For all my games I create a Google Site that acts as a portal for the players. There is a feature to embed Google Documents into the site, allowing me to post the House Rules and Ruling doc, so its easy to find. I also have the players post their characters to the site, so that I can look up their characters when I am doing prep, and they are there in case someone forgets their sheet.
Video Chat: Google Hangout
Hangout is part of the G+ service, and I really like this feature. It allows you to have a video conference. I have two uses for this service. The first is that Hangout has replaced Skype for our one remote player to join us online. Using Hangout allows us to have multiple cameras at the table so we can have a camera facing the players and one facing the GM, and the player in the Hangout can go back and forth between them. For a tactical game, we are considering mounting a camera above the map and keeping one on the GM, so that the remote player can see the action and the GM at the same time.
The second use is that I have started a post-game wrap-up Hangout. A week after the game, I hold a Hangout and we have a chance to talk about the game. It’s a nice way to get some feedback about the game and to have a chance to talk to the players face to face.
Digital Notebook: OneNote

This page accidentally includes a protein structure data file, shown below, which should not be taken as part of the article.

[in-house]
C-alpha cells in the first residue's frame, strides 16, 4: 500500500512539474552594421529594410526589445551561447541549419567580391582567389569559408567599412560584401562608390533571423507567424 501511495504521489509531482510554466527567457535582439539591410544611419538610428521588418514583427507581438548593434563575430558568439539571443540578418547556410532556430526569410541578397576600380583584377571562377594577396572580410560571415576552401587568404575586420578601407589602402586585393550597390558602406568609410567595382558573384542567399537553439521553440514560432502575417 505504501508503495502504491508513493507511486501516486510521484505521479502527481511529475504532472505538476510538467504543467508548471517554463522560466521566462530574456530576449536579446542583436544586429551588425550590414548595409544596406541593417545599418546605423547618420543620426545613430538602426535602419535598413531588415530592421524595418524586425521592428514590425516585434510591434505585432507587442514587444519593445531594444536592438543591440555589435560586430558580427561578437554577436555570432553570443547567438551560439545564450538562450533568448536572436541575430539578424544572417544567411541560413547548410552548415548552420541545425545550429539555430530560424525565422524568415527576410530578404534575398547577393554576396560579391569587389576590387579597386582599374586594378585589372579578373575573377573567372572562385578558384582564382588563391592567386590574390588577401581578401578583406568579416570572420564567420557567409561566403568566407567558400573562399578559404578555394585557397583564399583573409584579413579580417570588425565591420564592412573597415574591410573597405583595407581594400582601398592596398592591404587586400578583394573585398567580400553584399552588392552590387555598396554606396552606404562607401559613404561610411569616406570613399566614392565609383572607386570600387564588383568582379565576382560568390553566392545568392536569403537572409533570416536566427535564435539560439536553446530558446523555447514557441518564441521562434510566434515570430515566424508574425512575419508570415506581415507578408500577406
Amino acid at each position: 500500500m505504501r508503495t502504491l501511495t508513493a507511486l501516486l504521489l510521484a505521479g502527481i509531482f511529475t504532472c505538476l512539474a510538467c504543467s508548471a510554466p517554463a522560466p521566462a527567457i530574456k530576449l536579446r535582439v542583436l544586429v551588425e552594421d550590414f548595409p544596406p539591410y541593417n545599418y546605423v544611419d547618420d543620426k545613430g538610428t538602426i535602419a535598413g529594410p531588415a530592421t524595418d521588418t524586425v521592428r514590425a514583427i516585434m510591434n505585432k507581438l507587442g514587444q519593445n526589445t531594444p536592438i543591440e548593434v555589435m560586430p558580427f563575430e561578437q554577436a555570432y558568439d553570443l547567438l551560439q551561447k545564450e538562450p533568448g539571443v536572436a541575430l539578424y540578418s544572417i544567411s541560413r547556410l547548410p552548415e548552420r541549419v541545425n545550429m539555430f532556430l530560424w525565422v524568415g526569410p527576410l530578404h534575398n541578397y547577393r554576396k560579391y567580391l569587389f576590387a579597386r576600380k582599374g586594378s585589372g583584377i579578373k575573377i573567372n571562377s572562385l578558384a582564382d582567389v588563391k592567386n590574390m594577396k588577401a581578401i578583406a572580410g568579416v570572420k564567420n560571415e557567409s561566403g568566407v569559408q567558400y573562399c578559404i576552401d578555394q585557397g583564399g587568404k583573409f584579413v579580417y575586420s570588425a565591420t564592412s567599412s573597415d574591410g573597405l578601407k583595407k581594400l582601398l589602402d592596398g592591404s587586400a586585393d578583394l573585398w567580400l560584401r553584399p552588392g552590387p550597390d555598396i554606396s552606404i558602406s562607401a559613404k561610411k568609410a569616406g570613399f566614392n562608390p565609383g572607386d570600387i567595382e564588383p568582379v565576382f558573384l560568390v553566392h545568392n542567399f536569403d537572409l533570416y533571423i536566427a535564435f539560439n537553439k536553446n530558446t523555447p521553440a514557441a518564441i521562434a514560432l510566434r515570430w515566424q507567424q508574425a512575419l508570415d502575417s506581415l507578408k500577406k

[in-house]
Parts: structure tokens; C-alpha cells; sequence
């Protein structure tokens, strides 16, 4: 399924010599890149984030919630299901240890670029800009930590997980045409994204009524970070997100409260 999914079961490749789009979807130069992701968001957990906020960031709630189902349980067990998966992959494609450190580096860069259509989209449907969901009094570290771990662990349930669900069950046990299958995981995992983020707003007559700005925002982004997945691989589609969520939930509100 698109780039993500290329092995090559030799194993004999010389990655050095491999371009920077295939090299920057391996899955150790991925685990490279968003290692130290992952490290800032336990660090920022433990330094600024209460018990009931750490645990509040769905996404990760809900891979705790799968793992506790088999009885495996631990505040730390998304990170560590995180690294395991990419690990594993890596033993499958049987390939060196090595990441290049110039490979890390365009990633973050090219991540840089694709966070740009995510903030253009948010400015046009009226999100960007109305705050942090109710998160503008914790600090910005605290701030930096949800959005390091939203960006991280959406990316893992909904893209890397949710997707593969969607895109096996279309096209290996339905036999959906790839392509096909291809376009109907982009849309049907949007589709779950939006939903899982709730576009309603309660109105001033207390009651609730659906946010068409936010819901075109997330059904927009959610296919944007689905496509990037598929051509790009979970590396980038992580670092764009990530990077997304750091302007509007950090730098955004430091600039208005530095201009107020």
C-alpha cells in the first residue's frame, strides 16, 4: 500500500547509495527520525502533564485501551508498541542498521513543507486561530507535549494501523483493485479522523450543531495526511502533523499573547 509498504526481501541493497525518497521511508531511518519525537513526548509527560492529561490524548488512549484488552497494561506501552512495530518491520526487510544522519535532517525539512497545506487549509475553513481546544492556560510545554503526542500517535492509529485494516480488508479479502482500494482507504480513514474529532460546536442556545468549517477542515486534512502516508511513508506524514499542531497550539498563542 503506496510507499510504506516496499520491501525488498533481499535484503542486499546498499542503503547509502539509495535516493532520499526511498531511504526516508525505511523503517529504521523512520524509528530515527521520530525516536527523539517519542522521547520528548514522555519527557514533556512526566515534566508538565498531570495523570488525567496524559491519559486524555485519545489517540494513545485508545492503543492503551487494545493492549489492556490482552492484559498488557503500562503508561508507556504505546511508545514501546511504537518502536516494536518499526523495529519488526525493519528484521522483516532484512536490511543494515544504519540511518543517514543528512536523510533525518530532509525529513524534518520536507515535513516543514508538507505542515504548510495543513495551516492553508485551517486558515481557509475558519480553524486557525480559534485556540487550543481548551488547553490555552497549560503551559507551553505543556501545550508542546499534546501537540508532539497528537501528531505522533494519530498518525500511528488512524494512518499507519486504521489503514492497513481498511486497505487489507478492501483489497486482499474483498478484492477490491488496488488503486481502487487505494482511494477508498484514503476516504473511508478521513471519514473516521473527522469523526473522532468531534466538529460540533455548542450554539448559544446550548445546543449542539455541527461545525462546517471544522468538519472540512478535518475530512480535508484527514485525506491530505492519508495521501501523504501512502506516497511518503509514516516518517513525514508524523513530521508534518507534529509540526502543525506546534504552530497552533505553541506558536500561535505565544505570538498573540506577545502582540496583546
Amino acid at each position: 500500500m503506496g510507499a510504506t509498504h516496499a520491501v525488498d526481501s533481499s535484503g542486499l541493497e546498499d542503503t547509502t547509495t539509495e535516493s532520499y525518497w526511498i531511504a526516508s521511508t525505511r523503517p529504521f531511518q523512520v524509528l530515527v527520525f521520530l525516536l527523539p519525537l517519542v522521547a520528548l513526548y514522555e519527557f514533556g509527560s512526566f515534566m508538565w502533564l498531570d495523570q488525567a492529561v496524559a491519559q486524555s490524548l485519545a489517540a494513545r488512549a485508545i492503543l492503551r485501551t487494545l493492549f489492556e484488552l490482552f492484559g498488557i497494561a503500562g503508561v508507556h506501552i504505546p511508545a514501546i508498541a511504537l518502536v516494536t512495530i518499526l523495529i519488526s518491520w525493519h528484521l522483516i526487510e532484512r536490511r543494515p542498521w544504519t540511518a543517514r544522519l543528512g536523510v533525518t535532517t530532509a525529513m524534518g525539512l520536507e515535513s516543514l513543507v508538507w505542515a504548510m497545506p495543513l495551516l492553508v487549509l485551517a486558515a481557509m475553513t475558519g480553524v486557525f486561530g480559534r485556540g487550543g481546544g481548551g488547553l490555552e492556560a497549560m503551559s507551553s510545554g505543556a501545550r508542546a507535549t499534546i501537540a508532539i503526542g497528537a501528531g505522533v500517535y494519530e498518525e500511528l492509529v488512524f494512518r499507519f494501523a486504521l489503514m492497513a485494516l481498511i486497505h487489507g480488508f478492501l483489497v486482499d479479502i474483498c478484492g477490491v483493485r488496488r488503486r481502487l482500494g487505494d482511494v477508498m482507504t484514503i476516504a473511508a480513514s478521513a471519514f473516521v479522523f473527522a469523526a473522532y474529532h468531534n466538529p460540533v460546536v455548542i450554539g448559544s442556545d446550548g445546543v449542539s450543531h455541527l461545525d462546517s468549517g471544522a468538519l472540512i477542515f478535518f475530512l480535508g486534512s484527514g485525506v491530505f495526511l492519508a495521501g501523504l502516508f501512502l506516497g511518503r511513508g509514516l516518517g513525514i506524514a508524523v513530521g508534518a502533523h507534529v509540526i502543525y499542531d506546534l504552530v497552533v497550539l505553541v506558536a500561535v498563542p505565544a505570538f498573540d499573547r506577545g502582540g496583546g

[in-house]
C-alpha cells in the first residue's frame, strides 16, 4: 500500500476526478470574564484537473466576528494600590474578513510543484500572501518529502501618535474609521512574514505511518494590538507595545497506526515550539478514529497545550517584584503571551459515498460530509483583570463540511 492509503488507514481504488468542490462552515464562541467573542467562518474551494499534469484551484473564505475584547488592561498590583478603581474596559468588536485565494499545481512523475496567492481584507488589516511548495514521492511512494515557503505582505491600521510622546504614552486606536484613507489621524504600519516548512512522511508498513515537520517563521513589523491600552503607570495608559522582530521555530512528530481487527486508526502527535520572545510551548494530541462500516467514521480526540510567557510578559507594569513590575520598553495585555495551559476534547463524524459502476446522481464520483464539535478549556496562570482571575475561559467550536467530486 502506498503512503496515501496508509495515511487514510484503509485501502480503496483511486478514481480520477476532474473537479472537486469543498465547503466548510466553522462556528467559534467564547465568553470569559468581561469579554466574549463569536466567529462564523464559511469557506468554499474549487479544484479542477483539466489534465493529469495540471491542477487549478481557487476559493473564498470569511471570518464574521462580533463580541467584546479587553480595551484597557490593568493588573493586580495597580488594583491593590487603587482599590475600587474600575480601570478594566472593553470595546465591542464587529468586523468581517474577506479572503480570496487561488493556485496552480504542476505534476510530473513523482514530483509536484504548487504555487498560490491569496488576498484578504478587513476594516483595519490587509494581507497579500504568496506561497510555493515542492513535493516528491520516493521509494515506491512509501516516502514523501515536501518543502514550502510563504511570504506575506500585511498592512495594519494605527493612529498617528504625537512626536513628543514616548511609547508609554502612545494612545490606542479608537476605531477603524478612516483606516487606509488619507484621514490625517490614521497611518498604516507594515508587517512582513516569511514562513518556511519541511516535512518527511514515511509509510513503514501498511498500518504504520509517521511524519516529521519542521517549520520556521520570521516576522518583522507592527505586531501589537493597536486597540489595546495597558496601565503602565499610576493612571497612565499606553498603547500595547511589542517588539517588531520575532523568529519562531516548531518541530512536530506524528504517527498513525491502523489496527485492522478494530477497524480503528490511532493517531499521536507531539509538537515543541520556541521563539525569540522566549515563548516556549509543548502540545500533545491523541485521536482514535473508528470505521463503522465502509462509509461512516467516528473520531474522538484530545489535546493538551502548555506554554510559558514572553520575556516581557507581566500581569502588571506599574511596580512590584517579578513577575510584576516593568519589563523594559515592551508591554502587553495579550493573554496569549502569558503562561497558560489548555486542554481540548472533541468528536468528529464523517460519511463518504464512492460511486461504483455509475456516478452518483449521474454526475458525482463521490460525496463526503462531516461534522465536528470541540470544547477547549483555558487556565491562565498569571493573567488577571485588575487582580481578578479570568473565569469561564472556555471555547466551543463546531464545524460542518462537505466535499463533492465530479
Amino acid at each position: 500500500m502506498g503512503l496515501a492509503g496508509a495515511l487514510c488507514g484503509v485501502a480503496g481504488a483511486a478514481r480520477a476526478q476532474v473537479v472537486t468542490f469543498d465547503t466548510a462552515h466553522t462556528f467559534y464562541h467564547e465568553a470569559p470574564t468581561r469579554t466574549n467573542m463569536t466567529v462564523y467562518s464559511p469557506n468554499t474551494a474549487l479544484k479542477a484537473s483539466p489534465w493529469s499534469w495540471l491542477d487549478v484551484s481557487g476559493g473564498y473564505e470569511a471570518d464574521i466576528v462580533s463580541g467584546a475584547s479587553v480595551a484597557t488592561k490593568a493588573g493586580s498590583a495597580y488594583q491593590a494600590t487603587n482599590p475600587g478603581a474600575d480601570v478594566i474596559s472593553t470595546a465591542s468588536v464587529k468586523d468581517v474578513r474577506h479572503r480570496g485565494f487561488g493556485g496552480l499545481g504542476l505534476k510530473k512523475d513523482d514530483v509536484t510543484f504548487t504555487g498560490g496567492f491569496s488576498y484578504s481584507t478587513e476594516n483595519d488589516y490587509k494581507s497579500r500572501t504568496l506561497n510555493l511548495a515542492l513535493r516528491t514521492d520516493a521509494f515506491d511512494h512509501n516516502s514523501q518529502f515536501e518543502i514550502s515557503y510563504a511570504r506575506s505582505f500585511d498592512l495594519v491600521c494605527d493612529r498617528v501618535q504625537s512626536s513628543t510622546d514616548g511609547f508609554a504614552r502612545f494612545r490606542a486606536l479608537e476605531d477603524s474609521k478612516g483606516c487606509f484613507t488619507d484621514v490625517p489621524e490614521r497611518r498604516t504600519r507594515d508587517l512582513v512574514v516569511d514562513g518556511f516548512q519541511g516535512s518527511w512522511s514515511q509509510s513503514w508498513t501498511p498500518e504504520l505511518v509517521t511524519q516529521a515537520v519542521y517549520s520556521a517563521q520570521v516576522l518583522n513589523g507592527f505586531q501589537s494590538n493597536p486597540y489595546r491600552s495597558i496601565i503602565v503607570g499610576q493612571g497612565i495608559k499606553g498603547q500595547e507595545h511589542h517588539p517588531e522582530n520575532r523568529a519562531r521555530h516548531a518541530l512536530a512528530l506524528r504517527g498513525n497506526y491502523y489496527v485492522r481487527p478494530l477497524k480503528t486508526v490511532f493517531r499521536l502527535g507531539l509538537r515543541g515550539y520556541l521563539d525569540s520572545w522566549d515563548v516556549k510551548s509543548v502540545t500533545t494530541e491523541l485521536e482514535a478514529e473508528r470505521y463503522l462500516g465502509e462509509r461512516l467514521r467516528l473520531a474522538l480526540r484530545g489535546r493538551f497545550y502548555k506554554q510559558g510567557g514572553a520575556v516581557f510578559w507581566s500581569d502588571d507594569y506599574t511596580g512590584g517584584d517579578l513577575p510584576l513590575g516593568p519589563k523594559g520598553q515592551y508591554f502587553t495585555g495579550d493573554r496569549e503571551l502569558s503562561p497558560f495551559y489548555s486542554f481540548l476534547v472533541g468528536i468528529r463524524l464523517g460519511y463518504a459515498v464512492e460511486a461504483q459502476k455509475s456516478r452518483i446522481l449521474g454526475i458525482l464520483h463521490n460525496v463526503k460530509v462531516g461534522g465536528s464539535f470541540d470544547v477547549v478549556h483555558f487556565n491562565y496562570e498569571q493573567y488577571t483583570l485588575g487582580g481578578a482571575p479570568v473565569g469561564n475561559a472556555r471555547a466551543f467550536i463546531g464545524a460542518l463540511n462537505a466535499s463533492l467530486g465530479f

I could write a whole article expounding on my love for this often forgotten step-child of the Office suite. When it comes to note taking and organizing information, this is my favorite application. It has the ability to create pages, tabs, and notebooks. It allows for the creation of text in any arrangement through its use of text boxes. The only weakness of this program is that Microsoft wont make a Mac version of it.
For every campaign I run, I start a new OneNote notebook. I have a set of tabs for organizing various parts of the campaign: NPCs, plots, characters, etc. I then create a sub-notebook that houses all the sessions. Each of the Sessions gets its own tab. I take full advantage of the flexible layout, to arrange my notes in the most efficient manner.
In some ways there is some overlap between Evernote and OneNote. Both are note taking software, but Evernote lacks the formatting flexibility and layout ability of OneNote. For what it lacks in formatting, it makes up for in its near ubiquity when it comes to the number of platforms (PC, Mac, iOS, Android, etc) it can be used on. I use Evernote for jotting notes about my game because it is great for capturing an idea wherever I am. I can jot a note on my smartphone while out shopping, or on my iPad while between meetings.
File Syncing: Dropbox
Another workhorse application that I could not live without is Dropbox. Like Evernote, Dropbox runs everywhere. I have it running on all my computers and mobile devices. For my games I have two uses for this application. The first is that I keep my OneNote notebook in Dropbox, so that I can work on it no matter what computer I am working from. The second use is to keep my PDF rule books in a folder so that I can get them on any device, wherever I am.
Whats In Your Toolbox?
This collection is a far cry from the Trapper Keeper organization system that I used for my first campaign. It sounds pretty complicated when written down, but truthfully I find this collection of tools to be a very useful suite. With this collection of applications I am able to organize my campaign, record new ideas, access my materials anywhere I go, and provide information to my players.
What do you use to organize your campaigns? Is it paper & pen, is it digital? Is it one application, or a collection of applications? Are they free, or did you have to pay for them?